You could say that Barbara Hammer has usually been involved in some kind of corporeal cinema, in one way or another. Her early films on lesbians go where no other filmmaker dared to go in exploring sexuality. Not only among the young and beautiful but the aging. She has successfully used found footage in her films, to bring to public attention old films about lesbian sexuality and presented to us closeted lesbian histories. She has used x-ray photography to show us the insides, and now the outsides in her latest film presented for the first audience ever at the Frameline LGBT Film Festival in San Francisco, A Horse is not a Metaphor. Intriguing title. I would actually say that for this film, a horse is a metaphor. But maybe that is an implied intention. Barbara is probably one of the most provocative and youthful directors anywhere. The film uses old rodeo footage, with young cowgirls wrestling with the cattle, as she so clearly seems to do when presented with her diagnosis of uterine cancer. There is also lots of footage of Barbara on a horse, and one horse in particular with eye and groin cancer, who after a sturdy diet begins to recover. This film is about Barbara's bout with cancer, which she successfully battled and is in over 18 month's remission. But it is also about reclaiming power, and the images of horses, shiny and sleek, with life running through their magnificent bodies evokes this. It takes courage and conviction to bring a film so personal and intimate to the screen. We see Barbara in the hospital, Barbara with short hair after chemotherapy, Barbara's scar from surgery, Barbara naked walking through the forest. Powerful Barbara Hammer who is not afraid to have us look, empathize and learn. That gives us life on life's terms.
Of all the films at Frameline, an evening with experimental work is a night to remember. From a woman who learned how to make movies at San Francisco State. And when she went to school she saw the films of only one woman: Maya Deren: the filmmaker that chose to make experimental, personal films.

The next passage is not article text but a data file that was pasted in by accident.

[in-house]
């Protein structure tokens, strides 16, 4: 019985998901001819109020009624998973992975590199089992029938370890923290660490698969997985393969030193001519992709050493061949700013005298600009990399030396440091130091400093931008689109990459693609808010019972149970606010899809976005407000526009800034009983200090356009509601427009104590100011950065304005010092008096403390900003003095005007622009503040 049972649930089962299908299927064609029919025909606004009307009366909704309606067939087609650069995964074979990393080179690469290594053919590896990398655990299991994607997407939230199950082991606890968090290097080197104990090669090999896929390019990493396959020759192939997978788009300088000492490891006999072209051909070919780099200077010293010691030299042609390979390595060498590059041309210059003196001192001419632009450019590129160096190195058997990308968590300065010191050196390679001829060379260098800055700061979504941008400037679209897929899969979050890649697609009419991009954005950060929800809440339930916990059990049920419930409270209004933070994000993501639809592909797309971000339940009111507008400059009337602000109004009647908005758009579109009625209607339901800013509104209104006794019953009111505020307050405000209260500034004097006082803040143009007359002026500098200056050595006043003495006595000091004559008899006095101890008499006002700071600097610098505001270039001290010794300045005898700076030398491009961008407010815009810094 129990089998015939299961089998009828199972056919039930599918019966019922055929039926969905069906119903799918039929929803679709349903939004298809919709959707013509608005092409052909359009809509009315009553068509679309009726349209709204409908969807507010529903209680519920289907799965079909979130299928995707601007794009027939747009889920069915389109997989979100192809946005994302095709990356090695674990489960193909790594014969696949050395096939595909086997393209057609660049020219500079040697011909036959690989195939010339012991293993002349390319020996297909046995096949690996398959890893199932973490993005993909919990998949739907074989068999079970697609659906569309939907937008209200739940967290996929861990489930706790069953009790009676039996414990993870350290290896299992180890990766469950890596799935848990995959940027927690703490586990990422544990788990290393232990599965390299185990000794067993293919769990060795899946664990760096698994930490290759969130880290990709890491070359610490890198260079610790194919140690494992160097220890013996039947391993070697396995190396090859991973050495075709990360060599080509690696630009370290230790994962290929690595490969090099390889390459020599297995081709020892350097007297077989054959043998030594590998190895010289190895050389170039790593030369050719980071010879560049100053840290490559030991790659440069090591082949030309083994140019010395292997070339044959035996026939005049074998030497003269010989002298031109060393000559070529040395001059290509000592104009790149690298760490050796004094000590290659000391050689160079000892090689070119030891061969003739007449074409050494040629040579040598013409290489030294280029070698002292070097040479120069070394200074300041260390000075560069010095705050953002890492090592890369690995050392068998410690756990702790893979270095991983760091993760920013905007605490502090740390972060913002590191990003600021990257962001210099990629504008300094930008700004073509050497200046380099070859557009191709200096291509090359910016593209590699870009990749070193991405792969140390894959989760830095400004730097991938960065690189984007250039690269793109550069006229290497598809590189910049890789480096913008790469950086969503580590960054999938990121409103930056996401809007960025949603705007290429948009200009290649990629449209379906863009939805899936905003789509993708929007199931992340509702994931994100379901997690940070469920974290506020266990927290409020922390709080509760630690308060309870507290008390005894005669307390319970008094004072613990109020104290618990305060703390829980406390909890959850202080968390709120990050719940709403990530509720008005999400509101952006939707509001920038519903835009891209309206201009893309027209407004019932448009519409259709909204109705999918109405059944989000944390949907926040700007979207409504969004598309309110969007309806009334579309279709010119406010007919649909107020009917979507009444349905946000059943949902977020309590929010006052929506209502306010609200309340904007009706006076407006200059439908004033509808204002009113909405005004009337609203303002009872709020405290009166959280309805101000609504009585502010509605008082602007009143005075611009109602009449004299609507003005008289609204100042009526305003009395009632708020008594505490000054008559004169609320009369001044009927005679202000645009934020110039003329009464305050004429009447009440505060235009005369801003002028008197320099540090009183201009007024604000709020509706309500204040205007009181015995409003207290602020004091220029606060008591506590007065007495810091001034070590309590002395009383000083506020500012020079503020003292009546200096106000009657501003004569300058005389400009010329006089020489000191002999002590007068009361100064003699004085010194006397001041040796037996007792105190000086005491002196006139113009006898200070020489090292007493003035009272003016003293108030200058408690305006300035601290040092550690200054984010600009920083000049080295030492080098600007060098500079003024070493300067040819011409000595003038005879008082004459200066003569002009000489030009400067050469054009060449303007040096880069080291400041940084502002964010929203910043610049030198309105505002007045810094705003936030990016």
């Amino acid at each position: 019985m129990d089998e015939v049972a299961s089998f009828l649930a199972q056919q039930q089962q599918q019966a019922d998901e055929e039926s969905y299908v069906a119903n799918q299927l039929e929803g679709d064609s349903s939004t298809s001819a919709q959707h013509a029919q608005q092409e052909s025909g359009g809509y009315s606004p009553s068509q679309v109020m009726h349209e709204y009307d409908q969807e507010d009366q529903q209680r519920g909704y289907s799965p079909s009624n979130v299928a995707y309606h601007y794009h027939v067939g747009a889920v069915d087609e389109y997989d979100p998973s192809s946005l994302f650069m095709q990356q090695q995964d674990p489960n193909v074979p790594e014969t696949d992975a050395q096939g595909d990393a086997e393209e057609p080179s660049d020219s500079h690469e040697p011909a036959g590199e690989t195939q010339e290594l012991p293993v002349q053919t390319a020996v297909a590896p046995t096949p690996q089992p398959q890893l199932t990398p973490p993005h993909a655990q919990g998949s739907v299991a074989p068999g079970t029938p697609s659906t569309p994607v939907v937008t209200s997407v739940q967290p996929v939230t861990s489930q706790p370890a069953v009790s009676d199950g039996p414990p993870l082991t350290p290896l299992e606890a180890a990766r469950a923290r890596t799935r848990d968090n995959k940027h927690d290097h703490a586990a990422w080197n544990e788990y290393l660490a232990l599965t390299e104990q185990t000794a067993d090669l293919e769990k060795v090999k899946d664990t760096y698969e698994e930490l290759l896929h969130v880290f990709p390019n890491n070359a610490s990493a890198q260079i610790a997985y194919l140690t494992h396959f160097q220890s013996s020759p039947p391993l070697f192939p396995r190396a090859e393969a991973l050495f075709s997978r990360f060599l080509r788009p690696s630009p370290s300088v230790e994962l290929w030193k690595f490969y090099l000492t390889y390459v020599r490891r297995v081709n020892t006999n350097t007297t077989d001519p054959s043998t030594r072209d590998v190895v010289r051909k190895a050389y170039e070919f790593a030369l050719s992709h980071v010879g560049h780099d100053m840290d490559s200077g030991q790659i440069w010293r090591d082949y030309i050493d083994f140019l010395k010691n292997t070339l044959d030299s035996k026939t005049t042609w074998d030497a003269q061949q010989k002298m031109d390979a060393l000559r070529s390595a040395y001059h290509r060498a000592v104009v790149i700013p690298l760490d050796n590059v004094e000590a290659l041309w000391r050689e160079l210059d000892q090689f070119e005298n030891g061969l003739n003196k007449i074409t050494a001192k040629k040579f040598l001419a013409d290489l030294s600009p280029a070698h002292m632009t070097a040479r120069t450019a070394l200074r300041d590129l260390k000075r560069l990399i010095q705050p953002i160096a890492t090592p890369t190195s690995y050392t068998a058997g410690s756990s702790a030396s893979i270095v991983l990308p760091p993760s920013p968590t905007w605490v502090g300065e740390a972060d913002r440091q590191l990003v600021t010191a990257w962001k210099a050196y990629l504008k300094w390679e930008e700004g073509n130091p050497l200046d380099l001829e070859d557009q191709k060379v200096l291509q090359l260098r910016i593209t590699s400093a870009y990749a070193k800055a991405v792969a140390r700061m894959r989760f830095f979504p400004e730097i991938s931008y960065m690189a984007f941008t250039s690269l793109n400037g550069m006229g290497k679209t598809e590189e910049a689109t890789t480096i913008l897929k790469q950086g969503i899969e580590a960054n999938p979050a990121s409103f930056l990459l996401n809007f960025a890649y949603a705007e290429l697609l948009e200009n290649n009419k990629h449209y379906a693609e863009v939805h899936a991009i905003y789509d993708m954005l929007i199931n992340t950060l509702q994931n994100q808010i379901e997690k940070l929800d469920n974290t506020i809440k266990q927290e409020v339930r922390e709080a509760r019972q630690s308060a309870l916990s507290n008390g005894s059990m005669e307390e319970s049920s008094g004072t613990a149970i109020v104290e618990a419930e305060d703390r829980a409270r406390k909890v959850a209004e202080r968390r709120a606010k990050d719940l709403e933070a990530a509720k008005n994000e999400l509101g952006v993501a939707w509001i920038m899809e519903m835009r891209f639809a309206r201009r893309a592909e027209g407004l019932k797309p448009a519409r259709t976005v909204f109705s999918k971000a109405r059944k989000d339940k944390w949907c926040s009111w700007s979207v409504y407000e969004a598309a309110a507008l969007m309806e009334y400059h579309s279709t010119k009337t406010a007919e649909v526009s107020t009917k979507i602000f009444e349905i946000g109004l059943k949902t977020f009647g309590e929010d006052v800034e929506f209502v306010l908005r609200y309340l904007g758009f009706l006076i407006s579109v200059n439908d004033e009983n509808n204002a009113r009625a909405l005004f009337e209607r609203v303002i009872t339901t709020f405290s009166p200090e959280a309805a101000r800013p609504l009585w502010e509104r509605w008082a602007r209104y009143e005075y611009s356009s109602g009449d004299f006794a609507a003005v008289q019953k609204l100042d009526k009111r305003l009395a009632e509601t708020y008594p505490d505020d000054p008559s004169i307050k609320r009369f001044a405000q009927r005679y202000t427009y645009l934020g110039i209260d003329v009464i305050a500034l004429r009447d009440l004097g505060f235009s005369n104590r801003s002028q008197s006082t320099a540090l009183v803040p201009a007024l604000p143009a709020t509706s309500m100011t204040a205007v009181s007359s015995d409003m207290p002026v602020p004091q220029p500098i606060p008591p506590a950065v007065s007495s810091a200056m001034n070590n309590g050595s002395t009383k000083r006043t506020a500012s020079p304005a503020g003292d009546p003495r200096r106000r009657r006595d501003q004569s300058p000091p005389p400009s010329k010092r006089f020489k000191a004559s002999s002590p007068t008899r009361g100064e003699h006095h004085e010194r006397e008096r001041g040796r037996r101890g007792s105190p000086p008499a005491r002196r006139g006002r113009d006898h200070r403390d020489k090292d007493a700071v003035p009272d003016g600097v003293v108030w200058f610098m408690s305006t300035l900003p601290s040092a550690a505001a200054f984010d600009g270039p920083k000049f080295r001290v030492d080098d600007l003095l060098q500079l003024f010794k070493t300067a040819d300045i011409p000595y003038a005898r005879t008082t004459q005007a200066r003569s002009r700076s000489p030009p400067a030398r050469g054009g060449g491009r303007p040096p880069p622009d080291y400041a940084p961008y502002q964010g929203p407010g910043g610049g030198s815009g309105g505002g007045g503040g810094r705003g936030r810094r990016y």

Its time to wash away the made for TV scripts, the lesbian love that is unrequited, and the women who kills themselves because they can not have the one they love. There were several films this year at Frameline. Are we learning yet? Are these retrograde themes harking back to Sandy Dennis being felled by a tree in The Fox or Susannah York being forced to eat Beril Reid's cigar in The Killing of Sister George a metaphor for something that is happening to lesbian identity today? Even if so, Barbara makes us remember that its beautiful to be a lesbian at any age, and that the experimental format is a powerful tool of expression.
Here is a film that uses metaphor, to show an incredible joy for life despite a life threatening experience at the risk of alienating the public. "How has this film been received?", asked someone in the audience. "I don't know, you are the first audience", answered Barbara. As one of the first spectators I can only ask, what would the world be without Barbara Hammer? She has brought to lesbian filmmaking a uniqueness, a passion, a daring challenge to see and experience, sit and squirm , feel uncomfortable and provoked, and afterwards feel that you have gone through an ordeal into visionary and auditory realms that have made you richer for the experience. The choice of music by Meredith Monk, another incredible veteran artist , empowered the film and sent it soaring. "I always wanted to ride a horse", says Barbara, who took to the saddle faced with the acknowledgement that life is precious and can be cut short, so you better darn well enjoy all you can.